Release Date: Aug 18, 2009
Record label: Matador
Genre(s): Indie, Rock, Folk
I first heard the Cave Singers in Neumo’s, a small, sweaty bar in Seattle. The in-house DJ was spinning in anticipation of a gut-busting rock ‘n’ roll powerhouse out of Detroit. As the crowd continued to grow, the DJ kept the blood flowing with some pretty meaty selections. Then, as if in one of those grand, Hollywood moments of clarity, he introduced me to the Cave Singers.
With a warmer style than the name Cave Singers might suggest, Welcome Joy is a simple and easygoing indie folk romp that picks up right where the trio's debut, Invitation Songs, left off. Welcome Joy was recorded again with Black Mountain's Colin Stewart in Vancouver, and his pals Amber Webber (of Black Mountain and Lightning Dust) and Ashley Webber (also of Lightning Dust) assisted Derek Fudesco, Marty Lund, and Pete Quirk on the record. It's an Americana-rooted soundtrack for the change of the seasons, with two-chord structures and organic, free-spirited instrumentation.
The cheerless second album from Seattle's Cave Singers would fit snugly between ones by Pink Mountaintops, Lightning Dust, Ladyhawk and those other Vancouver indie folk bands often recorded in warm, hazy, psychedelic ways by Hive Studios' Colin Stewart. Stewart was on board for this one, too, as he was for albums by Pretty Girls Make Graves, Cave guitarist Derek Fudesco's old band. [rssbreak] The sparse songs are free of drums, bass, riffs and obvious choruses, and are often pushed along by just two, sometimes three, chords.
The Cave Singers' 2007 debut, Invitation Songs, was an understated bit of smoky, nu-folk. Vocalist Pete Quirk's time in the punk outfit Hint Hint, and bassist Derek Fudesco's sustained role in Murder City Devils and Pretty Girls Make Graves lent the Seattle threesome press leverage, even if the sleepy campfire tunes didn't always stand up to the challenge. The group's heavy-lidded return with follow-up Welcome Joy sees them sticking to their guns but trading in Invitation's slower model for a slightly charged one.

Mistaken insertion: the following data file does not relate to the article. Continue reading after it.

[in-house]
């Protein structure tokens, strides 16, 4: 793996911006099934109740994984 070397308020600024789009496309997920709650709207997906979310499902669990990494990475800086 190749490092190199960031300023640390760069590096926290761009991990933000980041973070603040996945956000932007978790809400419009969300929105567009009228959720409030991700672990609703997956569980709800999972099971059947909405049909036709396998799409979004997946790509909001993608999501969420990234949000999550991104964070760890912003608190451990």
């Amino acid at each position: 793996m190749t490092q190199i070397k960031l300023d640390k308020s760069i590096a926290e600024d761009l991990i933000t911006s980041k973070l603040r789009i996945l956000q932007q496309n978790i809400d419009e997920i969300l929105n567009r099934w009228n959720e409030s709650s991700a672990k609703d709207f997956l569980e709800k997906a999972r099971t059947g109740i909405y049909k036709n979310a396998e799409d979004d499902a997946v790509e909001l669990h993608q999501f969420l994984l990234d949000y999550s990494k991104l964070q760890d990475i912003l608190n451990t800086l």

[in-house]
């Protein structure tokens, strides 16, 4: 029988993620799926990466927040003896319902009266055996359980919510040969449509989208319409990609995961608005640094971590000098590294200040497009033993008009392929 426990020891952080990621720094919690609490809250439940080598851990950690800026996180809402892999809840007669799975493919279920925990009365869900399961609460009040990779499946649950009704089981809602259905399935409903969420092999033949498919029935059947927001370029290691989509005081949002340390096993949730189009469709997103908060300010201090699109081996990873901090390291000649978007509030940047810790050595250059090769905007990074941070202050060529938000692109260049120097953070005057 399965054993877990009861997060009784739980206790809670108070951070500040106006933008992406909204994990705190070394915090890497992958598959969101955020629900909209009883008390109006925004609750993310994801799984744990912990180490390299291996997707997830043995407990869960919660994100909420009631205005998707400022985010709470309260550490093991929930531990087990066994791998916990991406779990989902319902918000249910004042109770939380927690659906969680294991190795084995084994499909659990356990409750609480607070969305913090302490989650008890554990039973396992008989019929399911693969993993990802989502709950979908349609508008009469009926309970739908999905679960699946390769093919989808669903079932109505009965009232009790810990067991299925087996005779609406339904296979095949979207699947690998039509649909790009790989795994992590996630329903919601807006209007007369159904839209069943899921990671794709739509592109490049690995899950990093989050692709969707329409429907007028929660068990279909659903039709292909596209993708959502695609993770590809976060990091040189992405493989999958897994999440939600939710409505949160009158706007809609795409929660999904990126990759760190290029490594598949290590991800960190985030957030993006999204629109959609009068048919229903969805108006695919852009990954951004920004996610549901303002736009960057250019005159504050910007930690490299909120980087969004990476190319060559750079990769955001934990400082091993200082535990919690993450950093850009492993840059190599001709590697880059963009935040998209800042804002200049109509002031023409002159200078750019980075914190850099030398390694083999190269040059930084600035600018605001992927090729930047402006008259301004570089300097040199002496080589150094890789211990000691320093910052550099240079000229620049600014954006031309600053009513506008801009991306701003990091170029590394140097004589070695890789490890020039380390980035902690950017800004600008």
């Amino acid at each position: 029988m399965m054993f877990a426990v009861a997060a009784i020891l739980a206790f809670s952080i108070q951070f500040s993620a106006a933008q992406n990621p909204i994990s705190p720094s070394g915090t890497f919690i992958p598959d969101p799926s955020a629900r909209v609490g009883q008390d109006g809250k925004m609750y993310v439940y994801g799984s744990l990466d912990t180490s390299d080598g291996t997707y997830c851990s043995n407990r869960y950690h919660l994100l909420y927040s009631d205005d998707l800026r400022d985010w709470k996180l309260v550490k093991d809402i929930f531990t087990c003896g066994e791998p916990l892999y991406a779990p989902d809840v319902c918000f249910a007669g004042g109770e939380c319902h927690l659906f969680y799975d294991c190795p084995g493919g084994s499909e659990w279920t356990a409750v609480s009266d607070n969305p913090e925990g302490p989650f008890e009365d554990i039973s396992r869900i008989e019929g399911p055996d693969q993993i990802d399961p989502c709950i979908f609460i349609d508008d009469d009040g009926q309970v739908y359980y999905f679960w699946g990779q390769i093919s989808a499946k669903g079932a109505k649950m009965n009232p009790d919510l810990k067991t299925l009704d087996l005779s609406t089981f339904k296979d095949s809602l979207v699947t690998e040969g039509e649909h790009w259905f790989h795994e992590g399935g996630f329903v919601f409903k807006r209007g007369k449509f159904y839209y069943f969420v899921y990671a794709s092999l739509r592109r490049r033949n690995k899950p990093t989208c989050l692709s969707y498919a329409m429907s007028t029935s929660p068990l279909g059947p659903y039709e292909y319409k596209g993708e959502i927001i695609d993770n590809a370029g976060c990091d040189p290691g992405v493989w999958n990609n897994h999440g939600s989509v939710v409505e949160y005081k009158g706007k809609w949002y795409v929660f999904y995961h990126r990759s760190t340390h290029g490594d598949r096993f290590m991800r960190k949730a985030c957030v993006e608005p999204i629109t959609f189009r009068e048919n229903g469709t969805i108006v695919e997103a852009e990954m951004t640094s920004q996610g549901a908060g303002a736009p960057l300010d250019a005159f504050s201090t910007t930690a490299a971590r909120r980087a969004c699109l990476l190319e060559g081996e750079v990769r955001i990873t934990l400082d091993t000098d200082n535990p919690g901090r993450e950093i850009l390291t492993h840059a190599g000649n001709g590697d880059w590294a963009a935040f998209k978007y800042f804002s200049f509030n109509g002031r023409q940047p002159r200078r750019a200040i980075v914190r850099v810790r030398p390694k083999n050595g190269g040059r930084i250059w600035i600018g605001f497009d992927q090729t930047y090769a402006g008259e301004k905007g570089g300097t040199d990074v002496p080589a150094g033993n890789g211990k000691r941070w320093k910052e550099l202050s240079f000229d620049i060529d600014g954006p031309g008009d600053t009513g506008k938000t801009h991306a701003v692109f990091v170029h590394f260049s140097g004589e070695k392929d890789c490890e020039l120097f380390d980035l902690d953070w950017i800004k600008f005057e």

If you still think of the Cave Singers as a side project, a spinoff, a lark dreamed up by a few ex-punks with big back porches, I say go with it; two albums in, you've almost got to wonder if that's not how the Cave Singers still see themselves. Derek Fudesco, late of much missed incandescent emoters Pretty Girls Make Graves, and a crew of fellow Pac Northwest facial hair enthusiasts got together a couple years back to make an EP and then later an LP, 2007's Invitation Songs, of ultracasual folk, floaty and freewheeling but tossed off and only fleetingly memorable. Given Fudesco's hyperkinetic pop pedigree, this new thing seemed an oddly easygoing showcase for his formidable chops, like one of those dreadful early-90s Jerry Garcia/David Grisman albums that announced on the cover they were recorded over a weekend.
Dear Cave Singers, I've got to be honest with you. The thing we had last summer, it was great. It opened my eyes to a lot of things, and honestly, I'm grateful for the time we spent together. Do you remember those times when I put 'Helen' on every compilation that I made last year, because everything about it was so perfect? You were in my head from June to the end of August.
Strange things are happening in Pacific Northwest. No, it’s not the bulbous, floundering whales, nor is it the absurd, so-tall-it’s-not-even-cool-anymore trees. And it has nothing to do with Starbucks. But we’re getting warmer. Haha, that was almost a pun. But I digress. Today’s story is ….
On this Seattle trio's 2007 debut, Invitation Songs, there were no hints of its Northwestern punk history, just damp, pleasing, porch-folk songs that grow as naturally as medicinal marijuana. On its second LP, the group doesn't really try to get up from that porch. Guitarist Derek Fudesco, formerly of Pretty Girls Make Graves, picks his strings carefully, and the addition of vocals by Amber Webber of Black Mountain and Lightning Dust on "Summer Light" give Welcome Joy some levity, since Peter Quirk's ragged vocals become tedious if you're not a fan.